A little less than a year ago I remember stumbling across the Zcam from 3DV Systems, the company promised two orders of magnitude decreases in the cost of flash array lidar through mass production- the trick is to market it as a device anyone can use, not just as a robotics or general automation tool. The company promised to be in the market by the end of 2008, and after emails went unanswered I assumed it was vaporware.
The closest competitor would be the Mesa Imaging SwissRanger, which I think goes for $5000-$10000. Beyond that there are very expensive products from Advanced Scientific Concepts or Ball Aerospace that are in the hundreds of thousands of dollars range at least. ASC made a deal with iRobot that might bring the price down through economies of scale, though they probably aren't going to put it on the Roomba anytime soon. More likely the Packbot which already costs $170K, why not round that up to half a million?
In late 2008 to early 2009 rumors surfaced that Microsoft was going to buy 3DV Systems, and now we have the official announcements about Natal. And of course no mention of 3DV Systems (which hasn't updated their webpage in over a year) or even how it measures the phase shift or time of flight of light pulses in a sensor array to produce depth images. Given enough processing power, the right software, and good lighting, it would be possible to do everything seen in the Natal videos with a single camera. The next step up would be stereo vision to get depth images- it's possible that's what Natal is, but it seems like they would have mentioned that since that technology is so conventional.
But that won't stop me from speculating:
Natal is probably a 0.5-2 megapixel webcam combined with a flash lidar with a resolution of 64x64 or 128x128 pixels, and maybe a few dozen levels of depth bins.
The low resolution means there is a ton of software operating on the video image and the depth information to derive the skeletal structure for full body motion capture. All that processing means the speed and precision is going to be somewhat low- it would be great to buy one of these and be able to record body movements for use in 3D animation software, machinima, independent games, or full body 3D chat (there's no easy way to do intersections or collisions with other people in an intuitive way so don't get too excited), but I doubt it will capture a lot of nuance.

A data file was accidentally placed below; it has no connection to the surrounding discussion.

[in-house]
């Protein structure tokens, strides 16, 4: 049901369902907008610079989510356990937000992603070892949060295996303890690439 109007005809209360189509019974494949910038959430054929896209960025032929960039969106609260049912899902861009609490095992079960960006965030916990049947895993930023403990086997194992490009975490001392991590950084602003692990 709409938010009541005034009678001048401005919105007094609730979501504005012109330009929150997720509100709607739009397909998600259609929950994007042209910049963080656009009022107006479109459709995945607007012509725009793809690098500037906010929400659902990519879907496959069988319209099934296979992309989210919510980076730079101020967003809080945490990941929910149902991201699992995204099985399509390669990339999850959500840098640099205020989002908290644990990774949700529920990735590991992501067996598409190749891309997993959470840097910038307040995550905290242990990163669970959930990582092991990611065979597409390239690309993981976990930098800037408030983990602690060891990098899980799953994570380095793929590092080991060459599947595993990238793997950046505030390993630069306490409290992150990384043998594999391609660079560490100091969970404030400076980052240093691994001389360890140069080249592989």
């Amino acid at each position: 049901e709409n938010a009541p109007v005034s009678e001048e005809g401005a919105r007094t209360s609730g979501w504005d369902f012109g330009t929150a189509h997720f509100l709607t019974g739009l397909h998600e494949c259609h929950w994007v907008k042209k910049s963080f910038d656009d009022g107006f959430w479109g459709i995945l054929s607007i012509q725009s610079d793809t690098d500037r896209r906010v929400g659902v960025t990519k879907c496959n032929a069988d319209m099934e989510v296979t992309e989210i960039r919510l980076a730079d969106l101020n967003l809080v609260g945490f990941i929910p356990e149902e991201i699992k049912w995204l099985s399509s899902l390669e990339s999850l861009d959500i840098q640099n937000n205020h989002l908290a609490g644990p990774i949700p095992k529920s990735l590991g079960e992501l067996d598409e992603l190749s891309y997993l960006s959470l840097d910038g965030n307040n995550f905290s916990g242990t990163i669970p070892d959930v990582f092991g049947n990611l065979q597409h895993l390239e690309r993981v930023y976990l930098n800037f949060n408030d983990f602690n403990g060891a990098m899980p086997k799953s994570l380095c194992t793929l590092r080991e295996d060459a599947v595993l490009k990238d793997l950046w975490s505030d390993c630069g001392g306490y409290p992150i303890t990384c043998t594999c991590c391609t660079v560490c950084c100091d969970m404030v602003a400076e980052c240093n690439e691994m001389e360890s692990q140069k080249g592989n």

The lidar might be continuous wave (CW) like the SwissRanger. This has an interesting property where beyond the maximum range of the sensor, objects appear closer again- if the range was 10 feet, an object 12 feet away is indistinguishable from one 2 feet away, or 22 feet away.
Beyond that, hopefully MS sees the potential for this beyond an Xbox peripheral. It would be criminal not to be able to plug this into a PC, and have at least Windows drivers, an SDK + DirectX support. The next most obvious thing would be to use it to promote MS Robotics Studio, and offer a module for that software to use the Natal. If it just has a USB connection then it could be placed on a moderately small mobile robot, and software could use the depth maps for collision avoidance and with some processing power be able to computer 3D or 2D grid maps (maybe like this) and figure out when it has returned to the same location.
The next step is to make a portable camera that takes a high megapixel normal image along with a depth image. Even with the low resolution and limited range (or range that rolls over), the depth information could be passed on to photosynth to reduce the amount of pictures needed to make a good synth. MS doesn't make cameras, but why not license the technology to Nikon or Canon? Once in dedicated cameras, it's on to cell phone integration...
The one downside is that the worst application seems to be as a gaming device, which is bad because I'd like it to be very successful in order to inspire competing products and later generations of the same technology. It is certainly not going to have the precision of a Wii MotionPlus, and maybe not even a standard Wii controller (granted that it can do some interesting things that a Wii controller can't).
But even if it isn't a huge success, it should be possible to get a device from the first generation, and it's only a matter of time before someone hacks it and produces Linux drivers, right?
I understand perhaps 1/100th of this, but really enjoyed reading and inferring.
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